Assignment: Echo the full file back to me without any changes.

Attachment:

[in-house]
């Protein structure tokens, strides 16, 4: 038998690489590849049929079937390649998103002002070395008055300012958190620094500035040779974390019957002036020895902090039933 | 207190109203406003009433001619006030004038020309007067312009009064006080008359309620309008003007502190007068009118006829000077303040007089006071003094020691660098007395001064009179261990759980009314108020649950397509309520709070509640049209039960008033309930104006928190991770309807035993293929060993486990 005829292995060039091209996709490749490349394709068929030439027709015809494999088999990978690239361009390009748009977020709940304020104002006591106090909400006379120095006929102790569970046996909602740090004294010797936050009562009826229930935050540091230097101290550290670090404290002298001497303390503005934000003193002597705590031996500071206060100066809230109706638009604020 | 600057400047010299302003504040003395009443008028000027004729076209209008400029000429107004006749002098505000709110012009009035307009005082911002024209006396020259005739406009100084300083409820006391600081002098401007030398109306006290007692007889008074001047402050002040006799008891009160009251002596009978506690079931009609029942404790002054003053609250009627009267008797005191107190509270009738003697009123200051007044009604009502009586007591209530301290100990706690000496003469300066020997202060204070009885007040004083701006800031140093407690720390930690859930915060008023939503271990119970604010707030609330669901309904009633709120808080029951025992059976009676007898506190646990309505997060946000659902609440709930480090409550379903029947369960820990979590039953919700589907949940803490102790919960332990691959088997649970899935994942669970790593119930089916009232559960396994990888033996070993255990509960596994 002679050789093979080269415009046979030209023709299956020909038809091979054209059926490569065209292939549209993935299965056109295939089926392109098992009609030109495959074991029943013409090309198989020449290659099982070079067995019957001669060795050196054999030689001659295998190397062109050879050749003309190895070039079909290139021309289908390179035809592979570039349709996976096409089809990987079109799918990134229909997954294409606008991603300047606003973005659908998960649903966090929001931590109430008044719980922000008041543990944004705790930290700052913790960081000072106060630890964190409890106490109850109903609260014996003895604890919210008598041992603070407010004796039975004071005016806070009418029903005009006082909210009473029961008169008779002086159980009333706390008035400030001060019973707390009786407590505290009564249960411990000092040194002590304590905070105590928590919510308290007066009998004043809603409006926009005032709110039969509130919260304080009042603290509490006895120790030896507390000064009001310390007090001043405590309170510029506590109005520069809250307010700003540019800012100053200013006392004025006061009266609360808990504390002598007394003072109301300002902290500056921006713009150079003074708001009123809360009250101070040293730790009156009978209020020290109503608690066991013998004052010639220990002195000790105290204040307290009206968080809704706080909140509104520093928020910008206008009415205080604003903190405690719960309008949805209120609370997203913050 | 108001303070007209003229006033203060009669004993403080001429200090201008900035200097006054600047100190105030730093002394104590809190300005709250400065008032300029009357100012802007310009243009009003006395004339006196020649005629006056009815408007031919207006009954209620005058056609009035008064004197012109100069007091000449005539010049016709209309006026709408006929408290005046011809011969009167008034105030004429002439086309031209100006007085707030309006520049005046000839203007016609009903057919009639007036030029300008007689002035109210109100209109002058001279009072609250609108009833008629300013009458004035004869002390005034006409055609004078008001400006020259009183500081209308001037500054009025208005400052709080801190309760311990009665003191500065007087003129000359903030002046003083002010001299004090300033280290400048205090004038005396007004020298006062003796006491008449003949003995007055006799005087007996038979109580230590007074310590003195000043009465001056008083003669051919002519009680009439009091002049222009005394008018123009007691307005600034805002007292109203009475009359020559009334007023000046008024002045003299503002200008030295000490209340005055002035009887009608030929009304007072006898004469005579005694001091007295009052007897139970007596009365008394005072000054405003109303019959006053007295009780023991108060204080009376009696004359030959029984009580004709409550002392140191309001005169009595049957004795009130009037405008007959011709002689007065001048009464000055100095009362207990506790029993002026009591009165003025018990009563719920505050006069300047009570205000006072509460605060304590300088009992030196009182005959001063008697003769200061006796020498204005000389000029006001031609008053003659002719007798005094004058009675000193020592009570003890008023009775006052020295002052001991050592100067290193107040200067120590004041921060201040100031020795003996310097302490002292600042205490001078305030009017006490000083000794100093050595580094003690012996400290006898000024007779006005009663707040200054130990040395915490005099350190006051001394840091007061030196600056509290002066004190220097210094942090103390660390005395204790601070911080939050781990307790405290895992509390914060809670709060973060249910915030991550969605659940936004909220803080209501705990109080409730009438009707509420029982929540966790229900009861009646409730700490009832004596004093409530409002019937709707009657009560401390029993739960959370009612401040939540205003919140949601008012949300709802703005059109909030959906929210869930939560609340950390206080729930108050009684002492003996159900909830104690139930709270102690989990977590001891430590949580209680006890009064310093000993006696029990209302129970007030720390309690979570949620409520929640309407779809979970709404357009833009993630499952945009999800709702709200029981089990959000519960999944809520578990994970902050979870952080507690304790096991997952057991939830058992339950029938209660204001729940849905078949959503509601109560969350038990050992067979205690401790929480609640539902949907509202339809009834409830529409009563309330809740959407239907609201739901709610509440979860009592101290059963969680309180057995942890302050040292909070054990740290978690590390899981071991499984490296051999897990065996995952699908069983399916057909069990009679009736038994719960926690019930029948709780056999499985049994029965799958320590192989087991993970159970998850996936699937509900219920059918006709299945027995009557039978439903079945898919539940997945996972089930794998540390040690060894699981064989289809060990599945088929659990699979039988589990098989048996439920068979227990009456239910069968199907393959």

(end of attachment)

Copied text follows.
[in-house]
């Protein structure tokens, strides 16, 4: 038998690489590849049929079937390649998103002002070395008055300012958190620094500035040779974390019957002036020895902090039933 | 207190109203406003009433001619006030004038020309007067312009009064006080008359309620309008003007502190007068009118006829000077303040007089006071003094020691660098007395001064009179261990759980009314108020649950397509309520709070509640049209039960008033309930104006928190991770309807035993293929060993486990 005829292995060039091209996709490749490349394709068929030439027709015809494999088999990978690239361009390009748009977020709940304020104002006591106090909400006379120095006929102790569970046996909602740090004294010797936050009562009826229930935050540091230097101290550290670090404290002298001497303390503005934000003193002597705590031996500071206060100066809230109706638009604020 | 600057400047010299302003504040003395009443008028000027004729076209209008400029000429107004006749002098505000709110012009009035307009005082911002024209006396020259005739406009100084300083409820006391600081002098401007030398109306006290007692007889008074001047402050002040006799008891009160009251002596009978506690079931009609029942404790002054003053609250009627009267008797005191107190509270009738003697009123200051007044009604009502009586007591209530301290100990706690000496003469300066020997202060204070009885007040004083701006800031140093407690720390930690859930915060008023939503271990119970604010707030609330669901309904009633709120808080029951025992059976009676007898506190646990309505997060946000659902609440709930480090409550379903029947369960820990979590039953919700589907949940803490102790919960332990691959088997649970899935994942669970790593119930089916009232559960396994990888033996070993255990509960596994 002679050789093979080269415009046979030209023709299956020909038809091979054209059926490569065209292939549209993935299965056109295939089926392109098992009609030109495959074991029943013409090309198989020449290659099982070079067995019957001669060795050196054999030689001659295998190397062109050879050749003309190895070039079909290139021309289908390179035809592979570039349709996976096409089809990987079109799918990134229909997954294409606008991603300047606003973005659908998960649903966090929001931590109430008044719980922000008041543990944004705790930290700052913790960081000072106060630890964190409890106490109850109903609260014996003895604890919210008598041992603070407010004796039975004071005016806070009418029903005009006082909210009473029961008169008779002086159980009333706390008035400030001060019973707390009786407590505290009564249960411990000092040194002590304590905070105590928590919510308290007066009998004043809603409006926009005032709110039969509130919260304080009042603290509490006895120790030896507390000064009001310390007090001043405590309170510029506590109005520069809250307010700003540019800012100053200013006392004025006061009266609360808990504390002598007394003072109301300002902290500056921006713009150079003074708001009123809360009250101070040293730790009156009978209020020290109503608690066991013998004052010639220990002195000790105290204040307290009206968080809704706080909140509104520093928020910008206008009415205080604003903190405690719960309008949805209120609370997203913050 | 108001303070007209003229006033203060009669004993403080001429200090201008900035200097006054600047100190105030730093002394104590809190300005709250400065008032300029009357100012802007310009243009009003006395004339006196020649005629006056009815408007031919207006009954209620005058056609009035008064004197012109100069007091000449005539010049016709209309006026709408006929408290005046011809011969009167008034105030004429002439086309031209100006007085707030309006520049005046000839203007016609009903057919009639007036030029300008007689002035109210109100209109002058001279009072609250609108009833008629300013009458004035004869002390005034006409055609004078008001400006020259009183500081209308001037500054009025208005400052709080801190309760311990009665003191500065007087003129000359903030002046003083002010001299004090300033280290400048205090004038005396007004020298006062003796006491008449003949003995007055006799005087007996038979109580230590007074310590003195000043009465001056008083003669051919002519009680009439009091002049222009005394008018123009007691307005600034805002007292109203009475009359020559009334007023000046008024002045003299503002200008030295000490209340005055002035009887009608030929009304007072006898004469005579005694001091007295009052007897139970007596009365008394005072000054405003109303019959006053007295009780023991108060204080009376009696004359030959029984009580004709409550002392140191309001005169009595049957004795009130009037405008007959011709002689007065001048009464000055100095009362207990506790029993002026009591009165003025018990009563719920505050006069300047009570205000006072509460605060304590300088009992030196009182005959001063008697003769200061006796020498204005000389000029006001031609008053003659002719007798005094004058009675000193020592009570003890008023009775006052020295002052001991050592100067290193107040200067120590004041921060201040100031020795003996310097302490002292600042205490001078305030009017006490000083000794100093050595580094003690012996400290006898000024007779006005009663707040200054130990040395915490005099350190006051001394840091007061030196600056509290002066004190220097210094942090103390660390005395204790601070911080939050781990307790405290895992509390914060809670709060973060249910915030991550969605659940936004909220803080209501705990109080409730009438009707509420029982929540966790229900009861009646409730700490009832004596004093409530409002019937709707009657009560401390029993739960959370009612401040939540205003919140949601008012949300709802703005059109909030959906929210869930939560609340950390206080729930108050009684002492003996159900909830104690139930709270102690989990977590001891430590949580209680006890009064310093000993006696029990209302129970007030720390309690979570949620409520929640309407779809979970709404357009833009993630499952945009999800709702709200029981089990959000519960999944809520578990994970902050979870952080507690304790096991997952057991939830058992339950029938209660204001729940849905078949959503509601109560969350038990050992067979205690401790929480609640539902949907509202339809009834409830529409009563309330809740959407239907609201739901709610509440979860009592101290059963969680309180057995942890302050040292909070054990740290978690590390899981071991499984490296051999897990065996995952699908069983399916057909069990009679009736038994719960926690019930029948709780056999499985049994029965799958320590192989087991993970159970998850996936699937509900219920059918006709299945027995009557039978439903079945898919539940997945996972089930794998540390040690060894699981064989289809060990599945088929659990699979039988589990098989048996439920068979227990009456239910069968199907393959």